Sucks Usage Shoots

Many of you have probably used, or at least heard, the construct “x sucks” as a statement that “x” is inferior, skill-lacking, or terrible. Maybe you have even created one of those “_______sucks.com” websites. Or maybe you’ve used the not-as-common “blows” in place of “sucks”.

But what exactly about sucking or blowing makes it an act of inferiority? Some people just like to suck and blow. And their presence doesn’t really make anything worse or not nice. So why is this our action of reference when we wish to express this sentiment of disapproval?

Perhaps it’s time we disparage instead something that actually makes society suck, I mean, cruddy. People in excessive love with guns who lobby for more lenient background checks and more rights to serious weapons actually help perpetuate an issue in American society, keeping it far behind its peer nations in reduction of gun violence. And hunting? Really? Deriving joy out of the needless killing of others among our animal brethren? I propose to you a vocabulary shift: replacing typical usage of “sucks” and “blows” with “shoots”.

Here, let’s practice it a bit:

“This door really sucks.”
> “This door really shoots.”
“Zits suck really terribly. My condolences.”
> “Zits shoot really terribly. My condolences.”
“Comcast sucks balls.”
> “Comcast shoots unarmed Black teenagers.”

But I hear you cry “That’s also a sexual act I like to participate in that is nonharming when consensual!”. Yes, yes, but maybe the right solution here is to not be associating the projectile ejaculation of semen that reflects the occurrence of pleasure with the violent discharge of a case of metal made for bringing harm. The latter, here, is what actually shoots.

Godwin’s Law Abuse

Pretty much any idea, once wildly spread, will inevitably find one who bastardizes it to usage outside of its appropriate scope. Sometimes, such an idea is originally intended to point out a flaw in popular streams of discussion, marking a rather ironic point when making this assertion has become popular enough for misusing it to become a standard, like the when it became socially widespread to point out concluding causation from correlation and people started applying this retort to concluding anything from correlation.

Alas, it looks like our beloved Godwin’s Law has met this unfortunate rite of passage. This observation, intended to point out the absurdity of likening the person who just corrected one for one’s e-mail where they split an infinitive to a genocidal regime, reminds people to prioritize their levels of judgment: insisting on unsplit infinitives could be annoying, but mass cruel killing is incomparably worse.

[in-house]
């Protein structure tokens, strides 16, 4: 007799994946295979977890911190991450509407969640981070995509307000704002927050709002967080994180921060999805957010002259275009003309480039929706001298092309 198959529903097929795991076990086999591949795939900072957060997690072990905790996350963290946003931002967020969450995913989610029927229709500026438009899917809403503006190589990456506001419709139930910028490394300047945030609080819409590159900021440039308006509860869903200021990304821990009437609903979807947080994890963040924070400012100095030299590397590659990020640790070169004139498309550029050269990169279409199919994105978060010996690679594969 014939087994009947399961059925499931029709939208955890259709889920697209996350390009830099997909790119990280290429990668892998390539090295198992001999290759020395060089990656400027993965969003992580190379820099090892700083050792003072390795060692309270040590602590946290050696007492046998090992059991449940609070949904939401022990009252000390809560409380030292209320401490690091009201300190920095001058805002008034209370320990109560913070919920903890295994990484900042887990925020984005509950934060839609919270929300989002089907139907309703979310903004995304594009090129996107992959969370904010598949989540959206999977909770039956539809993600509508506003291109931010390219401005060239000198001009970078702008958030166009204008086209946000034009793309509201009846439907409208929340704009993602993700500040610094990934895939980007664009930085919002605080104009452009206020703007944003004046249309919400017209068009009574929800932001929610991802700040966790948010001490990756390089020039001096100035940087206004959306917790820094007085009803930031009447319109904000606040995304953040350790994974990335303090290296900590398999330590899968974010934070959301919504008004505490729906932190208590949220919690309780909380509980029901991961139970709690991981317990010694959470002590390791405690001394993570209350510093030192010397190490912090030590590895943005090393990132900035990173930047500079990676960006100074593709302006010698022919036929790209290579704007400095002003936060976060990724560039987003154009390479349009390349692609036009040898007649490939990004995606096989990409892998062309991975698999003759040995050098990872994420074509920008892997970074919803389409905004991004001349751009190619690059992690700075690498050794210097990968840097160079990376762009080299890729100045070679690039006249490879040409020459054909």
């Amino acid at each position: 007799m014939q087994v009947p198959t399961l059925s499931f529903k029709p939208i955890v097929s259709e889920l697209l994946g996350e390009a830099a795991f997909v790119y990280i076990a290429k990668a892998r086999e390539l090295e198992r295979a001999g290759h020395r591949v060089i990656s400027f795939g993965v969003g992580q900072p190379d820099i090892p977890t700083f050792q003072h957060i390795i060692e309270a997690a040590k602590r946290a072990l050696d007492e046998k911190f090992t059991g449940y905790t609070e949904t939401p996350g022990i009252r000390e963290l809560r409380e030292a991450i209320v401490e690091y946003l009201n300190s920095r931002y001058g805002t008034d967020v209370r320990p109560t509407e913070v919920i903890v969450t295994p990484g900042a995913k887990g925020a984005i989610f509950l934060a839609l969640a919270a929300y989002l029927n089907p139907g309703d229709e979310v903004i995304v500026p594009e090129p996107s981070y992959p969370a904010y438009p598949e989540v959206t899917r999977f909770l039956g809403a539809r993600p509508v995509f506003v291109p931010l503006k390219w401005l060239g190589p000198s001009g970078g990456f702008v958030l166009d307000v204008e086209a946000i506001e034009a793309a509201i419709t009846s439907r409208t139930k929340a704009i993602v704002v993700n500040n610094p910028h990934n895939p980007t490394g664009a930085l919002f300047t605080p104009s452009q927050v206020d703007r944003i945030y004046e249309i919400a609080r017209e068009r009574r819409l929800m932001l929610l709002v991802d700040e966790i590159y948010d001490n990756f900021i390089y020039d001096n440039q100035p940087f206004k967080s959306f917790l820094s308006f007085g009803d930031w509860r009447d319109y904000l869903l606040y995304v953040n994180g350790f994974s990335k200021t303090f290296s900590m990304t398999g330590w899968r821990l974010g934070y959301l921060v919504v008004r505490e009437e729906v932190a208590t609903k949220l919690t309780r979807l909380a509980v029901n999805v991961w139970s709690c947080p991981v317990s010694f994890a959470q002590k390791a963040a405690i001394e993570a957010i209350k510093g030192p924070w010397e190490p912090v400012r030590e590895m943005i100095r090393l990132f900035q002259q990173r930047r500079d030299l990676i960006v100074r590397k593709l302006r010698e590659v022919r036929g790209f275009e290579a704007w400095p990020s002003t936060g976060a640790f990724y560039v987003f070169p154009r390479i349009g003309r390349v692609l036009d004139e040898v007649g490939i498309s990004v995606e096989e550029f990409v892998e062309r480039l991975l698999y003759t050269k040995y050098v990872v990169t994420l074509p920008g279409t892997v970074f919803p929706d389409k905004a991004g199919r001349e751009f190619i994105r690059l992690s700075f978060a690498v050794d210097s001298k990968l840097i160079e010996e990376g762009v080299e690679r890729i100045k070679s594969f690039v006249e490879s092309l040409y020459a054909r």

But we seem to be (re)establishing a standard that nothing is as bad as Hitler or Nazis, and that is overwhelmingly not the case. And not every comparison of non-Nazis to Nazis deserves a calling out of feeding Godwin’s Law, because there have definitely been dictators and regimes (perhaps arguably today) respectively comparable to Hitler and Nazis.

There is at least a fair selection of people actually comparable with Hitler and regimes actually comparable with Nazi Germany. The classically mentioned people are Stalin, Mao, and Pol Pot, who all lead brutal regimes of unfathomable degrees of mass killing and torture; my assessment is that at least the first two in that list were arguably more terrible than Hitler; for one thing, the count of people who died in their hands is larger, and for another, these communist regimes additionally applied a layer of deceit over their totalitarianism: their outward proclamations of being lands of peace and love shroud the same hellish interior; fascist regimes, like Hitler’s, tend to be strikingly frank with their assertions of innate supremacies and their intentions (of course, the world believing them before they saw for their own eyes was an issue).